- Impact: They affect your relationships and/or your ability to function and do the things you enjoy, like exercising or socializing.
Causes of intrusive thoughts
Any person may have unwelcome thoughts because the human brain is capable of imagining an infinite variety of events and problems, says Needleman. This ability enables us to visualize incredible accomplishments, like going to the moon or creating the internet, in the same way that it allows us to think of unwanted circumstances.
Some mental health conditions may cause individuals to have intrusive thoughts, such as OCD, PTSD, or depression. According to Dattilo, anxiety tends to be the root cause of intrusive thoughts, but traumatic brain injuries may also trigger symptoms of OCD.
According to Needleman, this can make intrusive thoughts more frequent and intense, and even prevent individuals from seeing that their catastrophic fears don’t really come true. It’s highly important to seek treatment for intrusive thoughts.
How to treat intrusive thoughts
According to Dattilo, “highly effective, evidence-based, psychological treatments for intrusive thoughts exist,” which include:
- Cognitive-behavioral therapy (CBT): CBT is a type of psychotherapy where people address emotional challenges and painful experiences with a mental health counselor to treat anxiety disorders. “We often teach behavioral relaxation skills, like breathing [techniques], to prevent anxiety-related intrusive thoughts or reduce the anxiety that the thoughts produce,” says Dattilo.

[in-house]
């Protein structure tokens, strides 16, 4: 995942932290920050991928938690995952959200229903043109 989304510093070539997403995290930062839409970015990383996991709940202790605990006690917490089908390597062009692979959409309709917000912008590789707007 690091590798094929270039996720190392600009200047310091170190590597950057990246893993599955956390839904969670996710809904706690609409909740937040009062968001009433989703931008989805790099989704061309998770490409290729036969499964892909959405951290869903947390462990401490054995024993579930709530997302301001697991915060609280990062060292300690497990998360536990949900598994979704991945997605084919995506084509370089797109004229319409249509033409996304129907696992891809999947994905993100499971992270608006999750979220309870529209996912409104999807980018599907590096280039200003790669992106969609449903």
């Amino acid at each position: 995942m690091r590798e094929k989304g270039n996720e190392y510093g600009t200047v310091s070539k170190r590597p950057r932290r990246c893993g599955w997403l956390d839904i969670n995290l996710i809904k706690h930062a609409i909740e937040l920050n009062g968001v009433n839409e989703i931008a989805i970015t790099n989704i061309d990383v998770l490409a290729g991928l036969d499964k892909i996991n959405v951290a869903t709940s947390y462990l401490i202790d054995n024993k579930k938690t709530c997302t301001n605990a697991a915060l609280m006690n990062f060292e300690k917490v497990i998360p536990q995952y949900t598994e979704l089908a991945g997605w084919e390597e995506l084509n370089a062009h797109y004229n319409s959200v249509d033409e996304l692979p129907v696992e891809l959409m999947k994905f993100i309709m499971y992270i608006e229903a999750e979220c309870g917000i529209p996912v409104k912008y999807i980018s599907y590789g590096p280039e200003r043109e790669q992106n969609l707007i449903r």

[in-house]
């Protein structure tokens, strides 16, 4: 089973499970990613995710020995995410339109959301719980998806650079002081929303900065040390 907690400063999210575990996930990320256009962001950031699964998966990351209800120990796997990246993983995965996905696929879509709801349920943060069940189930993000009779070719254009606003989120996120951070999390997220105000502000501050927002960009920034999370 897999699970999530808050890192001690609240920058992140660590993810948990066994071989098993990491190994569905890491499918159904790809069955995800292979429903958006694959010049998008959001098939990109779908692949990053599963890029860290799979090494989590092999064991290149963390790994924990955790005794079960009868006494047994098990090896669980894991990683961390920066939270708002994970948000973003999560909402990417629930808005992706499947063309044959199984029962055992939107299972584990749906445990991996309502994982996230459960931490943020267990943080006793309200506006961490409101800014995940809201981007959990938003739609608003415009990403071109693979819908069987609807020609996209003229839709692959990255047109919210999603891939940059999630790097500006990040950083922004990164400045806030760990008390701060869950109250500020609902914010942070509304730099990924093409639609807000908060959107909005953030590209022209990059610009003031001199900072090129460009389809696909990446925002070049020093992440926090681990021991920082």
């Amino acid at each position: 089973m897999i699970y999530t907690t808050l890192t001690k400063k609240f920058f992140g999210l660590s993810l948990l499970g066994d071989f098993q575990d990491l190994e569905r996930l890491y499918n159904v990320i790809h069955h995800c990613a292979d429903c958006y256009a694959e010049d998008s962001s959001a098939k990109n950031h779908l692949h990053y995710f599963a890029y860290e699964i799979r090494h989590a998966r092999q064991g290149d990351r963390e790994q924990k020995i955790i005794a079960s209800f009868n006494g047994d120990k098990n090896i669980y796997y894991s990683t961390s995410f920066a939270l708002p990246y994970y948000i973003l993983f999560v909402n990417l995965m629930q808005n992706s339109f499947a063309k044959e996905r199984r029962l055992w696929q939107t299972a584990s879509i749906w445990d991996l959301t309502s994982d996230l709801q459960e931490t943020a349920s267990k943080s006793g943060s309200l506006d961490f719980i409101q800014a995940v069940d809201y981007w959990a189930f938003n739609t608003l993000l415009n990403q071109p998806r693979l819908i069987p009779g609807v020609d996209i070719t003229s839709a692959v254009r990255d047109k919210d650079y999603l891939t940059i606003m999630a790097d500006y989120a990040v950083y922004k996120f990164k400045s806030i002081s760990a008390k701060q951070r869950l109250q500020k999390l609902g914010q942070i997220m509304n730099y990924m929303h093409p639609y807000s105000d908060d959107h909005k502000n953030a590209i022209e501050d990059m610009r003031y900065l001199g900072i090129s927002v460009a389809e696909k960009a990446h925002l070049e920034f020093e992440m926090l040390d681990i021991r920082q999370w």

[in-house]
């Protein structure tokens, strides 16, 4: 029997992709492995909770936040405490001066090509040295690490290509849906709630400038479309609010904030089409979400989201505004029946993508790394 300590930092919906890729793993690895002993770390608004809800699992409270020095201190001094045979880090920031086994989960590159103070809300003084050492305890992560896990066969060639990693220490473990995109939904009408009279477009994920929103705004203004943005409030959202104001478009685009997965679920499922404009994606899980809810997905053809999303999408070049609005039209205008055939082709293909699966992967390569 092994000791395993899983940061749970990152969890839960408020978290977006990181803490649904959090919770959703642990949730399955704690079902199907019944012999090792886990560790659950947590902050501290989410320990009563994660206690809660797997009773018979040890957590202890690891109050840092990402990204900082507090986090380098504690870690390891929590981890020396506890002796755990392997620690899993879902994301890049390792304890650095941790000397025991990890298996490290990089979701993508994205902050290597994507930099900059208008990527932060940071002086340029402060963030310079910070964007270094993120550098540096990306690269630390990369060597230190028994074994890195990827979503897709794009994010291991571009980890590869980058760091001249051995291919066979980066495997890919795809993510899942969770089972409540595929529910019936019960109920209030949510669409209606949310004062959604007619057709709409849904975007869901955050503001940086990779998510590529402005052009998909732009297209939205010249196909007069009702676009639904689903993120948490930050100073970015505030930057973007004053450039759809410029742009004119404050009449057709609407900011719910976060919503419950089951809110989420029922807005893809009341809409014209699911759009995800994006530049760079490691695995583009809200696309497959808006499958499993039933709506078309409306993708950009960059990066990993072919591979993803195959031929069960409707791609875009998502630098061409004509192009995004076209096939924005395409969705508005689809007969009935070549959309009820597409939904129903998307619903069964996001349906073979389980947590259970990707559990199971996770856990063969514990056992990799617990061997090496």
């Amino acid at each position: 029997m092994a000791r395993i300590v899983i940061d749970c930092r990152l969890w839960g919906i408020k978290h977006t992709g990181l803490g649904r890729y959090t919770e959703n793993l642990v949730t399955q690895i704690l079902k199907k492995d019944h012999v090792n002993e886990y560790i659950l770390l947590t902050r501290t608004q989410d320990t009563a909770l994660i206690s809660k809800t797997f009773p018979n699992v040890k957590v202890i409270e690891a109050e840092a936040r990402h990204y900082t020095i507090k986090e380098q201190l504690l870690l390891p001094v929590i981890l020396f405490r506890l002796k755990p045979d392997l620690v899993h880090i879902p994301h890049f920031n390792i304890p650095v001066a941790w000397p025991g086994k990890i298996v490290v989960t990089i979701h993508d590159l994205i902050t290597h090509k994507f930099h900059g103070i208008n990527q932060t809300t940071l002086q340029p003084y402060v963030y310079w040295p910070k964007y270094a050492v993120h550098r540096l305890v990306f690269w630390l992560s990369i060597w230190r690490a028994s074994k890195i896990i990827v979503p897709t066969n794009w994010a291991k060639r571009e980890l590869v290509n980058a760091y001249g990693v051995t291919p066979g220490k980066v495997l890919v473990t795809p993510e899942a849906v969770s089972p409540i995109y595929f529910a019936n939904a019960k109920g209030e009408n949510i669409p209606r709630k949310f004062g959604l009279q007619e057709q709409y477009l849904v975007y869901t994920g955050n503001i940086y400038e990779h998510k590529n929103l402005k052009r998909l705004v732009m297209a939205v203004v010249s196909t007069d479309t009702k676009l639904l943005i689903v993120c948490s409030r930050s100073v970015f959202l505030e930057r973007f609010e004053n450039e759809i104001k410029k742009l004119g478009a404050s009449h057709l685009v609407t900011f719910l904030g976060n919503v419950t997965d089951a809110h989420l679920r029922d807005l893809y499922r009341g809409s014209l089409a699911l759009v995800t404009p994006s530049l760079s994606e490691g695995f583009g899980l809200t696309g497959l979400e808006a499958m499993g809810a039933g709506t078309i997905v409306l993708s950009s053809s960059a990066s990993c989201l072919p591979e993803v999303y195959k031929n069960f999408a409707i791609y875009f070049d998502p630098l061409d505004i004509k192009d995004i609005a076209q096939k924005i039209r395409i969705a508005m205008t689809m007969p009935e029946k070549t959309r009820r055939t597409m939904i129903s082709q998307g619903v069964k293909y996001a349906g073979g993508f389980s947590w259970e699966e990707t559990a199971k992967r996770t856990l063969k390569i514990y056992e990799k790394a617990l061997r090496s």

- Exposure and response prevention (ERP): ERP is an effective treatment that helps individuals gradually and intentionally expose themselves to situations that trigger their intrusive thoughts so they can “learn that these aren’t dangerous and that they don’t need to do compulsions in response to those thoughts and feelings,” says Needleman. With this treatment, individuals can tolerate triggering situations and reduce anxiety.
- Mindfulness: Mindfulness is a type of meditation where individuals focus on being fully aware and present of their thoughts, feelings, and environment. It helps people manage “thought-action fusion” — the belief that thinking about an action has the same weight as actually carrying it out — and reduces the anxiety from intrusive thoughts.
“Getting rid of intrusive thoughts is not a goal,” says Needleman. “With successful treatment, OCD clients — like everyone else — will continue to have intrusive thoughts, but the thoughts won’t be as distressing, frequent, or intense.”
Medications may be used to treat underlying mental health conditions that cause intrusive thoughts. The time it takes to get over them varies from one individual to another and may depend on the degree to which the thoughts interfere with their quality of life, says Dattilo.
Mental health conditions like OCD, PTSD, depression, or anxiety may cause intrusive thoughts, which are time-consuming, unwanted, and distressing ideas or images that are difficult to shake off. They often have violent, sexual, or religious themes involving the self, family, friends, or strangers.
Intrusive thoughts never fully go away, but cognitive-behavioral therapy, exposure and response prevention, and mindfulness can reduce its frequency and intensity. These treatments help people tolerate triggering situations and reduce the anxiety, fear, and distress caused by their thoughts.